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    I have been trying to investigate another angle (but from similar point of view: an all-encompassing run-time environment).

    I would like to know if emacs can be used like Java or Rocket to create back-end services. For example, can I write a backend REST server, package into something like a ‘.el’ package, upload that with Ansible onto a VM that has Emacs 27 or 28 installed. And run a full-featured HTTP2 rest point with gzip, certificates, and all the other features needed for open-internet backend server.

    Then, can ‘link’ multiple instances of Emacs VMs (possible across multiple VMs) to run, say, a distributed cache server (so I will need a naming service (for discovery), a locking service (to lock a value, such that a lock is visible across all the instances), etc)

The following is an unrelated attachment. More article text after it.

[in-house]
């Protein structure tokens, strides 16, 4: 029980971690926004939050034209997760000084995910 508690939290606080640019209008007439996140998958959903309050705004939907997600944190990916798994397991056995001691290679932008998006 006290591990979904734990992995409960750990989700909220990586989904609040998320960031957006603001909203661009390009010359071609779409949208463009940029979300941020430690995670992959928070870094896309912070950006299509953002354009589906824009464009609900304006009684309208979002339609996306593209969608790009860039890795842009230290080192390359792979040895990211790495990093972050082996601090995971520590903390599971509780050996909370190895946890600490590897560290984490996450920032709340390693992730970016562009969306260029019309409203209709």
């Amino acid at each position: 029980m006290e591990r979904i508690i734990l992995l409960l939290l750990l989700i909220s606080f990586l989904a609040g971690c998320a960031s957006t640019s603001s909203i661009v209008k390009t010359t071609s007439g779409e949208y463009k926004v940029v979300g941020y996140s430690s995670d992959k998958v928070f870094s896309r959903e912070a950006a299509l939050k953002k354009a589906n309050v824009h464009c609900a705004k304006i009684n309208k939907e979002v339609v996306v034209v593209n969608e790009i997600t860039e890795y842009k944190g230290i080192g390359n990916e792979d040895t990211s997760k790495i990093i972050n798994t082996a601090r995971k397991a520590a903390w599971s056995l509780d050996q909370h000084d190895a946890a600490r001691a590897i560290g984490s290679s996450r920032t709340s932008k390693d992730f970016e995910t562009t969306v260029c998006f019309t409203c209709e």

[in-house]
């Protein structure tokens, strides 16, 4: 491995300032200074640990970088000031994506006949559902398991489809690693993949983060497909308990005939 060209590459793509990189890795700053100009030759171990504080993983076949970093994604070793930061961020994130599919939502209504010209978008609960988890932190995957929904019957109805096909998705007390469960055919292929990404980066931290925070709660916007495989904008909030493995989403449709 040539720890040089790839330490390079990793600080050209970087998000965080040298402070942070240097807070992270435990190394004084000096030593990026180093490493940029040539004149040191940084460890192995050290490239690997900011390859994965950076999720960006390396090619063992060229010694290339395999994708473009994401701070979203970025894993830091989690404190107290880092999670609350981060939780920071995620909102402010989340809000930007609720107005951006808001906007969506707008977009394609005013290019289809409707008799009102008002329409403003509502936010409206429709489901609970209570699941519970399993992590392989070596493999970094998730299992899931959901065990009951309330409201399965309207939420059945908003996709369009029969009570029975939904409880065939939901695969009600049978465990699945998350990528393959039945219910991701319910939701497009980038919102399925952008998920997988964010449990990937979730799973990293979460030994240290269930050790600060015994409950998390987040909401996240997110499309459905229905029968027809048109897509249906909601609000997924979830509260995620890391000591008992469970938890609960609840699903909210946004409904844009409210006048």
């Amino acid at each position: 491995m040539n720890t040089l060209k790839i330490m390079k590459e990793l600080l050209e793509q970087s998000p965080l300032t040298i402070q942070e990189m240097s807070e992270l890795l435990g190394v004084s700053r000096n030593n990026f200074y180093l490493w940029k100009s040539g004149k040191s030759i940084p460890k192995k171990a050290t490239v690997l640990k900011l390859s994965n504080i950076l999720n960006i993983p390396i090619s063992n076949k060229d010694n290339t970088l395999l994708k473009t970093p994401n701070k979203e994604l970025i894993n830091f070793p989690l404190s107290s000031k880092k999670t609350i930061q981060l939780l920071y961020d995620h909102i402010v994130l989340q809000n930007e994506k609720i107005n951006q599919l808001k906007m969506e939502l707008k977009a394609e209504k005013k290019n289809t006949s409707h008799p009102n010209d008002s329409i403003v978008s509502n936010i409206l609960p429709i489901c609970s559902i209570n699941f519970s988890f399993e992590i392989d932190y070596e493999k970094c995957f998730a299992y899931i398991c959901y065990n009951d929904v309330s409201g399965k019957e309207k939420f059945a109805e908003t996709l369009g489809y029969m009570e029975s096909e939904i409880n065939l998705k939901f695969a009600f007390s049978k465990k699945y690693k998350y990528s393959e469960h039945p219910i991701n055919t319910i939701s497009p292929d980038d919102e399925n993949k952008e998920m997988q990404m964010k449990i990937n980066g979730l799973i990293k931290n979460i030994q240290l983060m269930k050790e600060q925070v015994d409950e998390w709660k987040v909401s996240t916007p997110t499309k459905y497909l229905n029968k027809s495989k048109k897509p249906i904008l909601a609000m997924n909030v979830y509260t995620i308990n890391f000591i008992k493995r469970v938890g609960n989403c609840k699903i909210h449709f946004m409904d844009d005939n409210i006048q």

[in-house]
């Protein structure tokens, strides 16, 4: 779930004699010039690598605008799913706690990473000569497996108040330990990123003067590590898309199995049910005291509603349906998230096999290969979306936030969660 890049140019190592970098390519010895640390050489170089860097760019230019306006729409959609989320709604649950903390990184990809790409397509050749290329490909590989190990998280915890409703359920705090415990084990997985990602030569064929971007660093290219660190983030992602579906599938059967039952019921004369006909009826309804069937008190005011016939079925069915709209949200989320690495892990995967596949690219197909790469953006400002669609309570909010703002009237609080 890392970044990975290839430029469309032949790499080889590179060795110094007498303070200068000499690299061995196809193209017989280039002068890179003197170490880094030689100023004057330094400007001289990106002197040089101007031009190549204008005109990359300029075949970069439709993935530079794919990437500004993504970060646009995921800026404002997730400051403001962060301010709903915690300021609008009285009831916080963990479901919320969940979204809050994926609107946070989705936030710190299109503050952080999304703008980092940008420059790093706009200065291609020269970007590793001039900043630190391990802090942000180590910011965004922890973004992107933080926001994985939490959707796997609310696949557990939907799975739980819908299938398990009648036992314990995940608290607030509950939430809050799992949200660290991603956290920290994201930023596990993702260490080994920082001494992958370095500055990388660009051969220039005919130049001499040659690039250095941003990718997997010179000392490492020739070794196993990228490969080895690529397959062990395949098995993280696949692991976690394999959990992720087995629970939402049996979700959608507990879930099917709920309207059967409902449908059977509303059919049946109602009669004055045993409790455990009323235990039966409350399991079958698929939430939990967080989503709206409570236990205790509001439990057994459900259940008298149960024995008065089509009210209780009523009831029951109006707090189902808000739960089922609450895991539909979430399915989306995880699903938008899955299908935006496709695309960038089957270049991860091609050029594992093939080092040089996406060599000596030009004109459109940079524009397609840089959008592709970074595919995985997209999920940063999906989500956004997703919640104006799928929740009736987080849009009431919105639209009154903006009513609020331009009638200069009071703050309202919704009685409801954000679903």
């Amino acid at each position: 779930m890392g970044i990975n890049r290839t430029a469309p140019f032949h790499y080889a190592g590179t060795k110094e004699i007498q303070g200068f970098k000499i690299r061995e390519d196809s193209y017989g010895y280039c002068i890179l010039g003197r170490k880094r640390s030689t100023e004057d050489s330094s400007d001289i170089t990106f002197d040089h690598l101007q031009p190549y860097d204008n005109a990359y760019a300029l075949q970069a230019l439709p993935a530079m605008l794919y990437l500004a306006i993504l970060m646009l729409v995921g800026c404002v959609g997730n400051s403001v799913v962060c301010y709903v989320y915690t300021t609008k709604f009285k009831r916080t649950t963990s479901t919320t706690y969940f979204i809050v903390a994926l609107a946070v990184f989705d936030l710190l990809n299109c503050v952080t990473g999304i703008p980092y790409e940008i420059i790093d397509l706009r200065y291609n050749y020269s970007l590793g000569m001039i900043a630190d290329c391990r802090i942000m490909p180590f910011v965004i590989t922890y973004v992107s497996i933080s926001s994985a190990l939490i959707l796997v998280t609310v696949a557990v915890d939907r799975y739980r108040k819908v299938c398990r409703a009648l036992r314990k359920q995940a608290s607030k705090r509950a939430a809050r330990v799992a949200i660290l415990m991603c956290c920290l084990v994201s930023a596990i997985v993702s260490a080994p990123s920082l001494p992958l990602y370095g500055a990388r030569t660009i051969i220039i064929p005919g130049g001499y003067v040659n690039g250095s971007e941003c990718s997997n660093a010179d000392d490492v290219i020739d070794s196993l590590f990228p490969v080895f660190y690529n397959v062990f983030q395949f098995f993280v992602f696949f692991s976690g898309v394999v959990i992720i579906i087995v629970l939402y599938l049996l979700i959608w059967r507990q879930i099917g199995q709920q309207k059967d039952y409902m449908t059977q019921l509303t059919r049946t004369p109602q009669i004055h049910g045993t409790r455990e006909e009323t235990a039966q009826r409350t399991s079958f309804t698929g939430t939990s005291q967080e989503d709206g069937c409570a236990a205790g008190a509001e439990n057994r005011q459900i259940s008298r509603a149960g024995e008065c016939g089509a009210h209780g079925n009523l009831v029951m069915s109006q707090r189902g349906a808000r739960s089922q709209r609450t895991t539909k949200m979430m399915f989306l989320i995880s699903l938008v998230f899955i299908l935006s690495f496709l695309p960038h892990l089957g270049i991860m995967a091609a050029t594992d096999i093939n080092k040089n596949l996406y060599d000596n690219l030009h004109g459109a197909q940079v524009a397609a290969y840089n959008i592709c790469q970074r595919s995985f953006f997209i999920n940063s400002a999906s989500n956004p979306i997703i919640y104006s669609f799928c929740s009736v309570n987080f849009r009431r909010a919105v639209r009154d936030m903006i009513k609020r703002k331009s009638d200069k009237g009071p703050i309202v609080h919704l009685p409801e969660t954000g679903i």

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      Elnode is the current conventional thing to use for serving http requests from inside an Emacs instance. I believe that at the moment it doesn’t do gzip, TLS, etc and that at the moment the best thing to do would be to use a reverse proxy (I think caddy is easiest to set up) to add that stuff.

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        Thank you. Yes I think I came across Elnode, but since it has not be updated for about 8 years, I figured it will not support newer security features and protocols. I was also thinking that I might be looking for something, that others had thought about – but decided it was not worth doing in Emacs :-)

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        Genuine question: why? What does that get you that using racket or scheme or some other lisp doesn’t? Every time I’ve tried using emacs’s built-in support for things like networking I want to scream. Not to mention all the global mutable state all over the place.

      Stories with similar links:

      1. The Emacs Operating System via bsima 4 years ago | 16 points | 9 comments